ABSTRACT: The structure of 17C is used to define a nuclear interaction that, when used in a multichannel algebraic scattering theory for the n+C16 system, gives a credible definition of the (compound) excitation spectra. When couplings to the low-lying collective excitations of the 16C-core are taken into account, both sub-threshold and resonant states about the n+C16 threshold are found. Adding Coulomb potentials to that nuclear interaction, the method is used for the mirror system of p+Ne16 to specify the low excitation spectrum of the particle unstable 17Na. We compare the results with those of a microscopic cluster model. A spectrum of low excitation resonant states in 17Na is found with some differences to that given by the microscopic cluster model. The calculated resonance half-widths (for proton emission) range from ∼2 to ∼672 keV∼672 keV.Nuclear Physics A 04/2012; 879:132–145. · 2.50 Impact Factor - [Show abstract] [Hide abstract]
ABSTRACT: By performing studies of the structure of the spectra of mass-17 nuclei we discuss specific aspects of the Multi-Channel Algebraic Scattering (MCAS) method. We devote particular attention to the comparison with results from large-scale shell-model calculations, the treatment of Pauli-forbidden or -hindered states, and to the collective/coupled nature of the states obtained in our model. By using different shell-model spaces as platform to assess the MCAS method, we question statements raised recently about the validity of this method on the basis of a small-scale shell-model approach.Nuclear Physics A 08/2013; 912:7–17. · 2.50 Impact Factor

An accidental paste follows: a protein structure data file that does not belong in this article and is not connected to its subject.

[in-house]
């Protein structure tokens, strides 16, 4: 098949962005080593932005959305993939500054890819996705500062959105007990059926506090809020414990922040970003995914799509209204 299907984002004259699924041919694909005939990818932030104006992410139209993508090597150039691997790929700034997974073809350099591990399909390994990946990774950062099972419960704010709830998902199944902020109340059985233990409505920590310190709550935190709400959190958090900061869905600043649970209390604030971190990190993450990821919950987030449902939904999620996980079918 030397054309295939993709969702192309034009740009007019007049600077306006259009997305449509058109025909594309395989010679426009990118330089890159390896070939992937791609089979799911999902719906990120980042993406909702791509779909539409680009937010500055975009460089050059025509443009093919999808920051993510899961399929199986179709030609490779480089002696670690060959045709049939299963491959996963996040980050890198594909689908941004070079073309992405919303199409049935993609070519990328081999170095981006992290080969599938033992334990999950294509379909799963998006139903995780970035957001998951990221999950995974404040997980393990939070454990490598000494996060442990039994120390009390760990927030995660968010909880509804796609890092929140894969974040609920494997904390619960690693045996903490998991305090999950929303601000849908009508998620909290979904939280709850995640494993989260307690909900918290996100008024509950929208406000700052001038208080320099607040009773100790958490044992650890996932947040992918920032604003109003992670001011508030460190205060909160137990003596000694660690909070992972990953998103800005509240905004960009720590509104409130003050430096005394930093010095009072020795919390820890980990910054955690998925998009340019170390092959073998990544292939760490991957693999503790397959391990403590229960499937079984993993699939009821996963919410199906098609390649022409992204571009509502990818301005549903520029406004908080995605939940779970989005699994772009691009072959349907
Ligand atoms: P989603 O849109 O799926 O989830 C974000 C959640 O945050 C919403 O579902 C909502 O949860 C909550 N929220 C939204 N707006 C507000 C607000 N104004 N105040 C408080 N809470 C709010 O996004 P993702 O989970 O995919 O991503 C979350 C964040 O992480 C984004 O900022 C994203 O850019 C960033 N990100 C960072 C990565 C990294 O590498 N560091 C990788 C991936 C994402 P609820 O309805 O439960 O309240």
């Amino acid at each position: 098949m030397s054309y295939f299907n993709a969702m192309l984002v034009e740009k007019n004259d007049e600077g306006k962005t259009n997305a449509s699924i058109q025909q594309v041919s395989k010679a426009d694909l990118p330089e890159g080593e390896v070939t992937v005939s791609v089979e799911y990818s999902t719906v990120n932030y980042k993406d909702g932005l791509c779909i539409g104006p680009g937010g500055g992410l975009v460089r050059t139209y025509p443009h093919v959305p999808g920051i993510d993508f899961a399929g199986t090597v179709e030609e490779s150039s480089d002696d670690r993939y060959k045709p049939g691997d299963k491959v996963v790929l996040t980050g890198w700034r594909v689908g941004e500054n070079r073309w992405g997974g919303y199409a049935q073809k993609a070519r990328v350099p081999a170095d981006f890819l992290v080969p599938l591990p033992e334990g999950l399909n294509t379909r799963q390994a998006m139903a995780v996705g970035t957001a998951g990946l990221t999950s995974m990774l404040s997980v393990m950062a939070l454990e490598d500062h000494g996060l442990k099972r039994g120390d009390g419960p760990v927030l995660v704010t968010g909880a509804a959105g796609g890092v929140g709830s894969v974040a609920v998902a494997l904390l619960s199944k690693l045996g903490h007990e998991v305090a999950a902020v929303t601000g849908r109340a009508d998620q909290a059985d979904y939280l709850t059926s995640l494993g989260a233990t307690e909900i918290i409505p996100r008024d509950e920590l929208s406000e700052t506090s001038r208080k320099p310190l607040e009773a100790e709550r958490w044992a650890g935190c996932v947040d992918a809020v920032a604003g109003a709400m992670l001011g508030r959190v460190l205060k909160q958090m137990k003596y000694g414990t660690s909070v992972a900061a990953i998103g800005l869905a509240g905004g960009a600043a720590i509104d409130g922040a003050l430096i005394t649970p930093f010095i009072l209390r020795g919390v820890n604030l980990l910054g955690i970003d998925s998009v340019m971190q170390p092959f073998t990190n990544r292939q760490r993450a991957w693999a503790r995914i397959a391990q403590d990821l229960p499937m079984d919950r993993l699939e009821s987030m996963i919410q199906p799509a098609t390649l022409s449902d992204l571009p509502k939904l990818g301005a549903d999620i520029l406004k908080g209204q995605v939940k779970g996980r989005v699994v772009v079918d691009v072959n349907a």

Page 1
arXiv:nucl-th/0604072v2 13 Dec 2006
Collective-coupling analysis of spectra of mass-7 isobars:7He,7Li,
7Be,7B.
L. Canton(1),∗G. Pisent(1),†K. Amos(2),‡S.
Karataglidis(2,3),§J. P. Svenne(4),¶and D. van der Knijff(5)∗∗
(1)Istituto Nazionale di Fisica Nucleare, sezione di Padova,
e Dipartimento di Fisica dell’Universit` a di Padova,
via Marzolo 8, Padova I-35131, Italia
(2)School of Physics, University of Melbourne, Victoria 3010, Australia
(3)Department of Physics and Electronics,
Rhodes University, Grahamstown 6140, South Africa
(4)Department of Physics and Astronomy, University of Manitoba,
and Winnipeg Institute for Theoretical Physics,
Winnipeg, Manitoba, Canada R3T 2N2 and